Film Review : Total Recall (and also Total Recall)
Douglas Quaid, a blue collar worker in the future, is having dreams of being somebody else, somebody who leads a much more exciting life than he does. He decides one day to visit Rekall, a company that specialises in implanting memories so that he can at least enjoy the fake recollection of being a spy. But perhaps he was a spy all along...
Total Recall (2012) is the remake of the 1990 action film. This review is going to unfairly compare both films instead of judging the new one on it's merits. That's what you get if you remake a classic.
The plots are broadly similar. Quaid discovers he might have been an agent working who was secretly with the resistance, or possibly a double agent working for the government all along. He kills a lot of people while being shot at, and (spoiler alert) saves the day at the end. The big difference is that in the new movie Quaid never goes to Mars - instead the setting is a post-apocalyptic earth with only two cities still remaining in Britain and Australia, linked by an tunnel that goes through the planet. This is inventive but is not well used by the story. Everything could have easily happened in a single city without changing anything else. Also there are no mutants. But there is a prostitute with three breasts. But no dwarf with a machine gun. But more robots. It's a mixed bag.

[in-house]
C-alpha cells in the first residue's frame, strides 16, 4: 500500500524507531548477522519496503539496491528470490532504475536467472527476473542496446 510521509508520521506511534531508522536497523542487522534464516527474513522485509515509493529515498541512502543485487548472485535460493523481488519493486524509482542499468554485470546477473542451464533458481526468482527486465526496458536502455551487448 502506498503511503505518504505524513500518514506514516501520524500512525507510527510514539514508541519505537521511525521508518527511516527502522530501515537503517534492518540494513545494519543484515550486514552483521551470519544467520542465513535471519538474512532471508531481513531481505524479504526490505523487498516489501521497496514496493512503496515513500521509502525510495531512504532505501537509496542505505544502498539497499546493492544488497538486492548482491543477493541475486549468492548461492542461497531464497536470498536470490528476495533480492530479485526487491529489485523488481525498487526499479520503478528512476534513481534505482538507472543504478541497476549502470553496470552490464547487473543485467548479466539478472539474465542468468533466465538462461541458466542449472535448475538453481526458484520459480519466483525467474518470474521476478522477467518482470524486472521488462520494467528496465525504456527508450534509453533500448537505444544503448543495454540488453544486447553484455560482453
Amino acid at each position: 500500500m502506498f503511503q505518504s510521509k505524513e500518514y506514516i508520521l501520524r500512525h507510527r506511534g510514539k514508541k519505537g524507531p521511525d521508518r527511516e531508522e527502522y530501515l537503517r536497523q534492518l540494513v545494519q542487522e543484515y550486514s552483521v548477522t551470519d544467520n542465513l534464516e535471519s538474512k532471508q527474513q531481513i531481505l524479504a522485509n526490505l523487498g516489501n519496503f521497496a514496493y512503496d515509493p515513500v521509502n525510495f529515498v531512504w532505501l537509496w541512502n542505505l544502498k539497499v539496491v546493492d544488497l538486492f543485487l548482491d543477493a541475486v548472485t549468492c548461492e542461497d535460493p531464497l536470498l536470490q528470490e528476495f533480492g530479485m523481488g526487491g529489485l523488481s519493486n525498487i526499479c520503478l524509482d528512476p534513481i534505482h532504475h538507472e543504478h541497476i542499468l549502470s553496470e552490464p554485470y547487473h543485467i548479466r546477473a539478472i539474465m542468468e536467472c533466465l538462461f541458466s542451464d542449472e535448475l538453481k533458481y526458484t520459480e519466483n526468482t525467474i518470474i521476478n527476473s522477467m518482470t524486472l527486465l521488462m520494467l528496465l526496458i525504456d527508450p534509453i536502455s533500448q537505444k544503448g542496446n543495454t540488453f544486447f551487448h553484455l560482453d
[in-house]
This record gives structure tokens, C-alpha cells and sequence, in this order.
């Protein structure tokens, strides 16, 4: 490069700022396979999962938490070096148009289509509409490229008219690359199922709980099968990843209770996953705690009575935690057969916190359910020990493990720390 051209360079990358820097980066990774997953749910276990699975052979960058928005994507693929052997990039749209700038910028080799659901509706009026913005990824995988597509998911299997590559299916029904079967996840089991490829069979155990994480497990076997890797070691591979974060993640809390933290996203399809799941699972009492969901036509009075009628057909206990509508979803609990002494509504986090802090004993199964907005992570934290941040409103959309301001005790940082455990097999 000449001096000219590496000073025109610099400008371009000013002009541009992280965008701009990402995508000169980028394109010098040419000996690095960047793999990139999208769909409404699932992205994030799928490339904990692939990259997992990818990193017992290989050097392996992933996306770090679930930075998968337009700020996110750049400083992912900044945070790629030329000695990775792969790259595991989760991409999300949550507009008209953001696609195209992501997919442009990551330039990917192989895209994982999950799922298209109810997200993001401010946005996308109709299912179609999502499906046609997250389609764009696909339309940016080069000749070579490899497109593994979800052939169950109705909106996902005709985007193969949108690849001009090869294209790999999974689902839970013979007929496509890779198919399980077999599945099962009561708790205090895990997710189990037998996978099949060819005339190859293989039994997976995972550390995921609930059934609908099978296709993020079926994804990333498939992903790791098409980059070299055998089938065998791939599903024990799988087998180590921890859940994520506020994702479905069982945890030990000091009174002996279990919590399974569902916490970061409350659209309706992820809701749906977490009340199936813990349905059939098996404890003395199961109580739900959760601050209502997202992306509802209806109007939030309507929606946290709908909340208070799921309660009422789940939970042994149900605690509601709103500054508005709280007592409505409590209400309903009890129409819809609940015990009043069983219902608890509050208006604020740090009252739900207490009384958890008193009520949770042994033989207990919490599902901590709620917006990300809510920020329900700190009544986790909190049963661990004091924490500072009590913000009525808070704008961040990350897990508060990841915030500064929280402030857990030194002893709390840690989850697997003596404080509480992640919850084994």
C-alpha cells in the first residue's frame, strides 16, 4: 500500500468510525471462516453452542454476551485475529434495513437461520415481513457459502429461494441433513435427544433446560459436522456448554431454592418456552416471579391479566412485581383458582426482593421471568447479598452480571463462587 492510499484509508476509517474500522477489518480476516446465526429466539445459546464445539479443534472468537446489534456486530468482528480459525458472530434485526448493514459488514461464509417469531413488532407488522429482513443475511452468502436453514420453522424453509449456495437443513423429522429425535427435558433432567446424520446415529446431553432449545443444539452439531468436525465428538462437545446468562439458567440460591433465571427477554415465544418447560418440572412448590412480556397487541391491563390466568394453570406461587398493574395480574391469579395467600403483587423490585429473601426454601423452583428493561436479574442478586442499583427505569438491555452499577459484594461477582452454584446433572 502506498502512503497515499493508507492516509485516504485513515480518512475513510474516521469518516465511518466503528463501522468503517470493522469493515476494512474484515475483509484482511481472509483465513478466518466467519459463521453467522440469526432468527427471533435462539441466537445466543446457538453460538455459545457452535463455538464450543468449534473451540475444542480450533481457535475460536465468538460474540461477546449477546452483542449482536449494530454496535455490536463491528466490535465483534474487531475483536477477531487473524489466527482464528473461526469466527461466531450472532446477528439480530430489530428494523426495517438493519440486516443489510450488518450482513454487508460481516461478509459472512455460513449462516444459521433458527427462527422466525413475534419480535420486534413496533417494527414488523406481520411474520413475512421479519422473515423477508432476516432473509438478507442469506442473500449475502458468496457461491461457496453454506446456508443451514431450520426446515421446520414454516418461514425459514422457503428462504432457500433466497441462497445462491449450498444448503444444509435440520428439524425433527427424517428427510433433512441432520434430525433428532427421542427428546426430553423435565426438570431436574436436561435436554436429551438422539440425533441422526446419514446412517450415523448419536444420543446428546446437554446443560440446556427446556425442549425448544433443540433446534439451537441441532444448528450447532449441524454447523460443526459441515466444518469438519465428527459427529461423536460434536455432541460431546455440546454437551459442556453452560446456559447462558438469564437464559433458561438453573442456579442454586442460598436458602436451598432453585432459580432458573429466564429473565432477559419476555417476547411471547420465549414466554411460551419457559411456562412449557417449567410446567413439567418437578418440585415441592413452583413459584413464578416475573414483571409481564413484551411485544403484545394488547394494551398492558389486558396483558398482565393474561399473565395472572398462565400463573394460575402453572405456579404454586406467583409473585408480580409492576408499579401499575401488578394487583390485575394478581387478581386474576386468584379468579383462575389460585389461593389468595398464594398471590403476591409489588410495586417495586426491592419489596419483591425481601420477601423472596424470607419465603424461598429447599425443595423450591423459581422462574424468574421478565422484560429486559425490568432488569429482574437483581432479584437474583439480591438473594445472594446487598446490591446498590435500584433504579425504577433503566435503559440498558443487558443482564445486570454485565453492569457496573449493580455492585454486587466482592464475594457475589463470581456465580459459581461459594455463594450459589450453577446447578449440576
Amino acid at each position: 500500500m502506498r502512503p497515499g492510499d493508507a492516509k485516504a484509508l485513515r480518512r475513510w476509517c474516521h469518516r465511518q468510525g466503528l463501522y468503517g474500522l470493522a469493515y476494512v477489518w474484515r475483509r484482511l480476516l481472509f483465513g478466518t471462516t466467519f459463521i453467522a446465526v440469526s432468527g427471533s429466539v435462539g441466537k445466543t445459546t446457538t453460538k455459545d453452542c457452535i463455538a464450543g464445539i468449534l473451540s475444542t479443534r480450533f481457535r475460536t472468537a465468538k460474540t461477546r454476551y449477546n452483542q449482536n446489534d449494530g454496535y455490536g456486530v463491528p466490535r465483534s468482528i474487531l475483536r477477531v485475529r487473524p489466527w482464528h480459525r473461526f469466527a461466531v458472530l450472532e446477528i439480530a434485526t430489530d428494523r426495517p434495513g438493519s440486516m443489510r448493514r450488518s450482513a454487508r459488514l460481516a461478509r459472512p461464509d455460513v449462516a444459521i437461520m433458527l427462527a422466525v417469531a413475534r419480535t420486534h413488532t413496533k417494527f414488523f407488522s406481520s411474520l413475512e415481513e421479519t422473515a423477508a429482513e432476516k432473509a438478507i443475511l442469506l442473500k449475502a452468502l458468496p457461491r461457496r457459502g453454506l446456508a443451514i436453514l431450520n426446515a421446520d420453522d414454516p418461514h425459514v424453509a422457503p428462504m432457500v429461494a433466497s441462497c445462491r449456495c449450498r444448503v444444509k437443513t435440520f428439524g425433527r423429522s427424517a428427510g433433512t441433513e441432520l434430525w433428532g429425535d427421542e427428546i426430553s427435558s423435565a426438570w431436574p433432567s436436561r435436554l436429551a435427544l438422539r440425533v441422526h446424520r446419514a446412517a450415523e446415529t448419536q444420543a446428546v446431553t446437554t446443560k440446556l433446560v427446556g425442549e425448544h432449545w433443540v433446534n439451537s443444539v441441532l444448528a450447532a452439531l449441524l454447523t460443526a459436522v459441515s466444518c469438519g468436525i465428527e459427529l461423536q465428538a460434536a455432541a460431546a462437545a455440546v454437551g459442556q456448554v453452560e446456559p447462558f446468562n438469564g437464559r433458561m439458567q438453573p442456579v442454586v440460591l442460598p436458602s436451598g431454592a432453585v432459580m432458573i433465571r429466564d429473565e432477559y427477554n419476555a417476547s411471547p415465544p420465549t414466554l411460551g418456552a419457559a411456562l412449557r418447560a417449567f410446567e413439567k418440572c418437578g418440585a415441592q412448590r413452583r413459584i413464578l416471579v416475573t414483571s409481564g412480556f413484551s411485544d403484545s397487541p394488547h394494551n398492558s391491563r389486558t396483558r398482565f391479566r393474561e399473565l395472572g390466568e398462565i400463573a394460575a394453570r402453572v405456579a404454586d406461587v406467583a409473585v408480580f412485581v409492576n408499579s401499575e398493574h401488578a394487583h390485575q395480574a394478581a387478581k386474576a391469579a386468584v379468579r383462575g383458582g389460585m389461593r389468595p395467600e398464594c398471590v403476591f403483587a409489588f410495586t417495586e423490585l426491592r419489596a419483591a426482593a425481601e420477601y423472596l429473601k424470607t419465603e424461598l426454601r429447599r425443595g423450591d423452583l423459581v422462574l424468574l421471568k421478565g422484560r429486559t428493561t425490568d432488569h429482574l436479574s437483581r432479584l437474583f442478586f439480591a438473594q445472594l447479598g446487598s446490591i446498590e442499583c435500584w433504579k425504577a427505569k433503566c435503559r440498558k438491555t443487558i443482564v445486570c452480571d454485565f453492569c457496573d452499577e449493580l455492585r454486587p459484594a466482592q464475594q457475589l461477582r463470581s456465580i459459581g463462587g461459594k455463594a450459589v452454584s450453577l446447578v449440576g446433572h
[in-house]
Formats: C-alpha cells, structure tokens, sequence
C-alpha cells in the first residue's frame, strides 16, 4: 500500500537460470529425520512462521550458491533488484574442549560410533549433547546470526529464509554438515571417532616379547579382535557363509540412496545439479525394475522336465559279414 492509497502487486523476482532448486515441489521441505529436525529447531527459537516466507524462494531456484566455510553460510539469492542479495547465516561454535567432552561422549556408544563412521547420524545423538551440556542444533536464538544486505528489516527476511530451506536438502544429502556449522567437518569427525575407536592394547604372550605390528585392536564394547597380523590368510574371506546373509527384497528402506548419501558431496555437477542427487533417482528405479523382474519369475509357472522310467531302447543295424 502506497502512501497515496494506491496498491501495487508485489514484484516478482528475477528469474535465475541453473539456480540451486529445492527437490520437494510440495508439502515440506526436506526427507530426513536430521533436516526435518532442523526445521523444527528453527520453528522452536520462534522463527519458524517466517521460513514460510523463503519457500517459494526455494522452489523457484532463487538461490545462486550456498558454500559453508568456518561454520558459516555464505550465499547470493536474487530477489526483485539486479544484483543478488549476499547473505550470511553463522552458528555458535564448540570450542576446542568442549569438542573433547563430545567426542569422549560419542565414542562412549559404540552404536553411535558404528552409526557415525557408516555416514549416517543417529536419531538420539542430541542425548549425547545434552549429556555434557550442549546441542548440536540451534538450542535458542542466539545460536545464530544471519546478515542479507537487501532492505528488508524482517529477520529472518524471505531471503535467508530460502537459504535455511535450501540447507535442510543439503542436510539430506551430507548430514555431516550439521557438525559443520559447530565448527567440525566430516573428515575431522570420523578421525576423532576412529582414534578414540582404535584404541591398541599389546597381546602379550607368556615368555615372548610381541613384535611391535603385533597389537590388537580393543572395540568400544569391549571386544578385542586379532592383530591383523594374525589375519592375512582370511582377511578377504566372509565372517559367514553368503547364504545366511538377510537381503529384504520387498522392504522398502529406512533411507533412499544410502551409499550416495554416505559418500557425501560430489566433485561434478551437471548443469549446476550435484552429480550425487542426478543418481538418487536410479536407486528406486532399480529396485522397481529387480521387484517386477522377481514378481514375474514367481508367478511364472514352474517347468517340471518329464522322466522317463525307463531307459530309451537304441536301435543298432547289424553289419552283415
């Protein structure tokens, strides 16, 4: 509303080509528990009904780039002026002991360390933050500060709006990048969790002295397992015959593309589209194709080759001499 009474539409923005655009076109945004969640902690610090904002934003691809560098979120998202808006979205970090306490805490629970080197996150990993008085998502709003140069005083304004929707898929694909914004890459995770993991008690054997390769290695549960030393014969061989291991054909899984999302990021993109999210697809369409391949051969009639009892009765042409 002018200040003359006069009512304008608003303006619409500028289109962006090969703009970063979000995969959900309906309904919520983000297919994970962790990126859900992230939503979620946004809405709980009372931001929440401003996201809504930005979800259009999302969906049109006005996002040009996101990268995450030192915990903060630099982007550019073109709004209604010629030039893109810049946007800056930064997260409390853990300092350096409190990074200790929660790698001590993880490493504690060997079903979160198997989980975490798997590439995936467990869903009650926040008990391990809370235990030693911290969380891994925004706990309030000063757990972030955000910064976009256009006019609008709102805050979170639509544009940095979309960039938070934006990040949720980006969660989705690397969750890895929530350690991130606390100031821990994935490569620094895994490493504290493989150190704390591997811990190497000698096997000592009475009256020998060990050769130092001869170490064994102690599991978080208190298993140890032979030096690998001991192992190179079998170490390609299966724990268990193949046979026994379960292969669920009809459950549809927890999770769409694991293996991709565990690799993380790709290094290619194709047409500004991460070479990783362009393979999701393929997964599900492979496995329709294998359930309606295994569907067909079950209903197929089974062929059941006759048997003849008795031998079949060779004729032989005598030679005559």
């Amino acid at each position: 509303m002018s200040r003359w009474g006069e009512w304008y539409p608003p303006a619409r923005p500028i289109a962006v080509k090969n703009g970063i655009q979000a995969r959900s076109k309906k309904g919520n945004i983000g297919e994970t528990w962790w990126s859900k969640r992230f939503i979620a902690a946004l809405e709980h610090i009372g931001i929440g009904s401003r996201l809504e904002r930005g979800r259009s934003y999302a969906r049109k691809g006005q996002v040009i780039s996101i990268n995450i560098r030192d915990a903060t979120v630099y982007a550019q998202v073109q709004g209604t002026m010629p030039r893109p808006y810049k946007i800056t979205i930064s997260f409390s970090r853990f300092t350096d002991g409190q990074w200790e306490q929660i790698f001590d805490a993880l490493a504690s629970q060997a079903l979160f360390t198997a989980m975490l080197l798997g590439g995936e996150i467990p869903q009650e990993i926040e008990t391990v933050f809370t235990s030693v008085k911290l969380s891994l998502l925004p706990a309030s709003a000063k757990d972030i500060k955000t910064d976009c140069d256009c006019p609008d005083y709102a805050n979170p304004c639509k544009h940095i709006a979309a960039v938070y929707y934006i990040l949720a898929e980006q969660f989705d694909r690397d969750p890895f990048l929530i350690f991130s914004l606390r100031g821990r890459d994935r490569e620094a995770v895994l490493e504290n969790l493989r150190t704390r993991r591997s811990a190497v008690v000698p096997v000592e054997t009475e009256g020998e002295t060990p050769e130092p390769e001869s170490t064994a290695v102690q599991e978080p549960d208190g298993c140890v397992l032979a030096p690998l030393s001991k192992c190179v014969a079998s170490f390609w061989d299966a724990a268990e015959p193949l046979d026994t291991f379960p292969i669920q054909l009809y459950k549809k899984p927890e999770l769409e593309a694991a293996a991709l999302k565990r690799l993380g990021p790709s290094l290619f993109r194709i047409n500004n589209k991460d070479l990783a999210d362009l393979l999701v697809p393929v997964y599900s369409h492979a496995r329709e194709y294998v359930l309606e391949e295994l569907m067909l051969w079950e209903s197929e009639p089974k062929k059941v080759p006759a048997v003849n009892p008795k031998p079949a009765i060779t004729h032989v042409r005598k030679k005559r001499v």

Total Recall 2012 isn't actually a bad action film. The special effects are really well done, it is generally well directed and you can tell what is going on. But it is just an action film, with almost nothing else going for it. The set pieces are amazing but there are very few scenes in between to let the complex premise develop. At best we get a few lines of clumsy exposition. In the original Total Recall, Quaid meets all sorts of characters that reveal bits and pieces of the plot. Here the plot is literally spelled out for the audience via lame plot device #7 - the newscast. Four or five times during the film, the characters will pass a TV screen and catch up on current events. It deflates what little charm the film had.
Talking of the original Total Recall - that film contains one of my favourite scenes of all time:
(watch on YouTube)
The doctor who Quaid hired to implant the memories unexpectedly turns up on Mars with Quaid's wife, who has been trying to kill him. Dr Edgemar explains that Quaid is still dreaming, living the memories that he requested - nothing is real and Quaid can wake up at any time. The doctor delivers is speech to Quaid, but he is really speaking to the audience.
In effect he is saying "Not much has made sense up until now, if fact this film is completely ridiculous. You can get up and stop watching at any time and go back to the real world. But if you stay, things are going to get really crazy. But that is what you wanted, wasn't it? You will have nobody to blame but yourself."
Of course, Quaid chooses to keep living the life he dreamed and the audience stays watching. The walls of reality do come crashing down, and lots of men with guns come bounding through the gaps.
There is a similar scene in Total Recall 2012 but any tension or ambiguity is ruined by a running commentary by the supporting cast explaining what is going on. Everything is simplified and dumbed down to make way for more action. A remake that misses the point.
Total Recall 1990 - highly recommended. Total Recall 2012 - recommended only if you like this sort of thing.